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Hot Water System Problem

Few weeks ago, our specialty chemical vendor from Nalco came and performed his routine water testing in one of the plant in my factory. He was testing the hot water tank system and found out that the water pH was below 6. The pH is supposed to be control at about 8. Other chemical parameters seems to ok and within normal range. So, he added some caustic solution into the hot water system to increase the pH. He also advised us to dispose half of the water inside the system and introduce fresh water. He gave me a copy of the report and told me the situation.

Later, the same day, a supervisor from the above mentioned plant was instructed to flush/blowdown the water in the hot water system. As soon as he opened the final valve, a red hot colour water came out from the system. We were surprised with the colour of the water! My bos who saw the water colour immedietly thought a severe corrosion is taking place inside the system. I went to the site at observed, took some photos and took some sample as well.

From my previous experince, i know that, if corrosion really takes place, the iron which is heavier will sediment on the bottom of the sample bottle. I waited for one day and the next day, i found out that the water is still in the same state and colour. No changes can be observed from the colour. This is a very homogeneous solution and i believed that this is not corrosion. It was something else.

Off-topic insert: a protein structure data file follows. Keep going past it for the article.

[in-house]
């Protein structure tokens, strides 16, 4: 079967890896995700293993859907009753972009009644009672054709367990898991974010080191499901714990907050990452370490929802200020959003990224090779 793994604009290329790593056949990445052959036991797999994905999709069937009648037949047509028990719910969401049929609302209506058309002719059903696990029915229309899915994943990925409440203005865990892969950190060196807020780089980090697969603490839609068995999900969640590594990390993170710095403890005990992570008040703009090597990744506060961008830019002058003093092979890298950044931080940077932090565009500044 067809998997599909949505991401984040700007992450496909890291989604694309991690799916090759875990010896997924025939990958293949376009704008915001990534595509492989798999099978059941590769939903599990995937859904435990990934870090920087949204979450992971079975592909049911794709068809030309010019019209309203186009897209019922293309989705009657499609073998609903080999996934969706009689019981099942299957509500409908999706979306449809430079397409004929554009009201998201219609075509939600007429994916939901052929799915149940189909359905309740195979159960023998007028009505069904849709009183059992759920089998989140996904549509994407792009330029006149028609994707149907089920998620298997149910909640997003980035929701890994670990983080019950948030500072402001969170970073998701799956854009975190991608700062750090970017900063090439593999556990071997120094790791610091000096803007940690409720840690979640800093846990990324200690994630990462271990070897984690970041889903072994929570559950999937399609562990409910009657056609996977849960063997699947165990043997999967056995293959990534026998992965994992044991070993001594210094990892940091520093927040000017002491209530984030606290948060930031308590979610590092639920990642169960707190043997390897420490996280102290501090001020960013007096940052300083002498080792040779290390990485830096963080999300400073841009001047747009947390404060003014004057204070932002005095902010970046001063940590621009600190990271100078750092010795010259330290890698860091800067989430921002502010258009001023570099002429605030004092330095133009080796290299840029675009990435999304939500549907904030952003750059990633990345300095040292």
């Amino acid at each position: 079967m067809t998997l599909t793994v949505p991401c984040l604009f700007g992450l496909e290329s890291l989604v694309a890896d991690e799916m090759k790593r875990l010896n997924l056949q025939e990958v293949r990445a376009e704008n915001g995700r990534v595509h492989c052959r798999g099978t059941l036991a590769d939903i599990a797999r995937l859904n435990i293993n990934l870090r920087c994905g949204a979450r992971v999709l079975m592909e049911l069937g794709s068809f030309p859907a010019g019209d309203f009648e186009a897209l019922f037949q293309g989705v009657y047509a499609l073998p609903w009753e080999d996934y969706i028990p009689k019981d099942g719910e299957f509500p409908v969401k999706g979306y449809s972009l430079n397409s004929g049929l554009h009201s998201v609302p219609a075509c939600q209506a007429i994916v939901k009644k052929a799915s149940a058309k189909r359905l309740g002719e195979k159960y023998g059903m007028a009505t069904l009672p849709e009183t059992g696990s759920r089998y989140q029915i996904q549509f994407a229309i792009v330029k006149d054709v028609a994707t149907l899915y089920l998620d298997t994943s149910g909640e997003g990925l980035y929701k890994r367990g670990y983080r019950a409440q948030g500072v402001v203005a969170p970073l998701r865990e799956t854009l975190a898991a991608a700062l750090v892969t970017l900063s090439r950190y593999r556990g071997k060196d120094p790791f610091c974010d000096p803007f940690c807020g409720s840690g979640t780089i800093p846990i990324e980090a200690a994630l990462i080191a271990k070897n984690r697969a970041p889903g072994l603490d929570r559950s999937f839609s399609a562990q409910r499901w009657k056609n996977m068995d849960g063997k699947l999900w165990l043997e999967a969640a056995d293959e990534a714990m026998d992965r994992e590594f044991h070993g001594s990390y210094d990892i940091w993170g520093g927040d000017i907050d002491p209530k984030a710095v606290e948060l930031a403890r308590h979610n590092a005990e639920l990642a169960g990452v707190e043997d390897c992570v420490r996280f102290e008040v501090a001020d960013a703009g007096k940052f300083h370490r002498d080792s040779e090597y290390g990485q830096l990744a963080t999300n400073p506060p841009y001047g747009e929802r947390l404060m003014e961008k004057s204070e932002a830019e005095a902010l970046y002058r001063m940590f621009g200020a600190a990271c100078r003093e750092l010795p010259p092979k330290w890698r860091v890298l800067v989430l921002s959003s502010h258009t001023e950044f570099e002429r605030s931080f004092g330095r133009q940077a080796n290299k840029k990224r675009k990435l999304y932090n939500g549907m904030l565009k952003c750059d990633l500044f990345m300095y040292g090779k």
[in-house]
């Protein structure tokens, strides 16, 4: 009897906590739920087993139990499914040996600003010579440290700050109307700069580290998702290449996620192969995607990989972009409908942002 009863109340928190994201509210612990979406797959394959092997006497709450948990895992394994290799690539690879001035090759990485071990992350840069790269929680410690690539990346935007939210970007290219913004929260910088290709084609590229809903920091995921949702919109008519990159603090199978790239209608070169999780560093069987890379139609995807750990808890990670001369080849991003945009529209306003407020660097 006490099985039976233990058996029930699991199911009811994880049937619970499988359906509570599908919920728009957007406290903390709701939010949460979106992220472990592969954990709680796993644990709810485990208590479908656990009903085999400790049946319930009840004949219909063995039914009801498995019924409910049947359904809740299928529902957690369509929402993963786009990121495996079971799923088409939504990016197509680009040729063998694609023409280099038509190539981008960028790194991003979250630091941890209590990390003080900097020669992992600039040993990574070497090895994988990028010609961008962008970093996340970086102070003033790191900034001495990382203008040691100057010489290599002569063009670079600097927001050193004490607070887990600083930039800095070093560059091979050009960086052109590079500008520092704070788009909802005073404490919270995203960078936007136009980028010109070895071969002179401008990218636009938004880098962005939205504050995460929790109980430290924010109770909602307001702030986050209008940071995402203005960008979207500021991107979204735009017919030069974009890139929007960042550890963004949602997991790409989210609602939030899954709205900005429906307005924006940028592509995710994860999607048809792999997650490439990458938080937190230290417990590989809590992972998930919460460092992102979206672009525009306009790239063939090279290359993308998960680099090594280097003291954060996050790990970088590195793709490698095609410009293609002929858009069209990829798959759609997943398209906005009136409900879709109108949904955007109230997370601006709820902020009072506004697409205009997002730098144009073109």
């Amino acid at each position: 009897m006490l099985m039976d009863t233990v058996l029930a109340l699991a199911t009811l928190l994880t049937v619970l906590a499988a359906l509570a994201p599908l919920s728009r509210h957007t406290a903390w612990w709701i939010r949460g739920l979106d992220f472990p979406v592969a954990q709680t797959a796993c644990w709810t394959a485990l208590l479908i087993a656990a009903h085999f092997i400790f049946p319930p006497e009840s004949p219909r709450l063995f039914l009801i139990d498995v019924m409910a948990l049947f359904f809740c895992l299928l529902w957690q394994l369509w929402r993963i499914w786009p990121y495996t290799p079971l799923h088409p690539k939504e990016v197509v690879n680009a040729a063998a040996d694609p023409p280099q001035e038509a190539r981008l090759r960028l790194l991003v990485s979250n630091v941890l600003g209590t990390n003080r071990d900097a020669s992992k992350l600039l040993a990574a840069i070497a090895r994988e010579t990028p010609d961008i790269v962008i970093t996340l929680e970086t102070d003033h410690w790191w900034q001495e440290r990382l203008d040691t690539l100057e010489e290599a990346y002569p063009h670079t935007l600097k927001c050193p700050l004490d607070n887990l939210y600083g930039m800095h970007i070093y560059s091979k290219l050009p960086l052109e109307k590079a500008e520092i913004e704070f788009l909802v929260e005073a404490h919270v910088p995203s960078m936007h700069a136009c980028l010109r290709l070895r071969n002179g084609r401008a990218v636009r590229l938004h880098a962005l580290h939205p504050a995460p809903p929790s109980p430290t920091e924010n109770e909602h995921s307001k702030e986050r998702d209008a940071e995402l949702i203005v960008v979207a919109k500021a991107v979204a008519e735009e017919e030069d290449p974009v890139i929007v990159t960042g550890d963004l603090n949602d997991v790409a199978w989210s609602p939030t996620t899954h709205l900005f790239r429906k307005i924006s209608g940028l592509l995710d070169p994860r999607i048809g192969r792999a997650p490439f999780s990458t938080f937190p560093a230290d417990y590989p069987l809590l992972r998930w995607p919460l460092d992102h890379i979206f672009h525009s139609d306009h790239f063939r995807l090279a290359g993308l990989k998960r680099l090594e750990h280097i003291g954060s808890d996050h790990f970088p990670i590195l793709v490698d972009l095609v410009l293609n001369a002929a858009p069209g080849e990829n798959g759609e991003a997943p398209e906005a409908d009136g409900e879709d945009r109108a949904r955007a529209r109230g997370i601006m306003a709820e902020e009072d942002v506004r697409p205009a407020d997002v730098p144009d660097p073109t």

So, I waited for the test result which the chemical vendor carried out. Later, the following day, he emailed me the report and the result showed that iron is undetected!!! So, first conclusion ---> no corrosion is taking place.

Later we realised that the red colour water is actually a product of a chemical reaction inside the hot water system. When the chemical vendor poured in some caustic solution to increase the pH, the solution actually reacted with some oil inside it. We are still not sure which type of oil (Lab test indication). But, this shows that one or more heat exchanger in the system is leaking.
So, second conclusion ---> One or more heat exchanger is leaking and therefore, the plant personel must detect which heat exchanger is leaking and isolate them.

posted by zaki yamani @ 8:29 PM,

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The Author

zyz

I’m Zaki. I used to be a project, process and chemical engineer. Few years ago I successfully became a Chartered Engineer (IChemE) and Professional Engineer (BEM). I'm now employed as a chemical engineering educator/researcher/consultant. Hope you like reading my blog. I welcome any feedback from you. My email: zaki.yz[alias]gmail.com. TQ!


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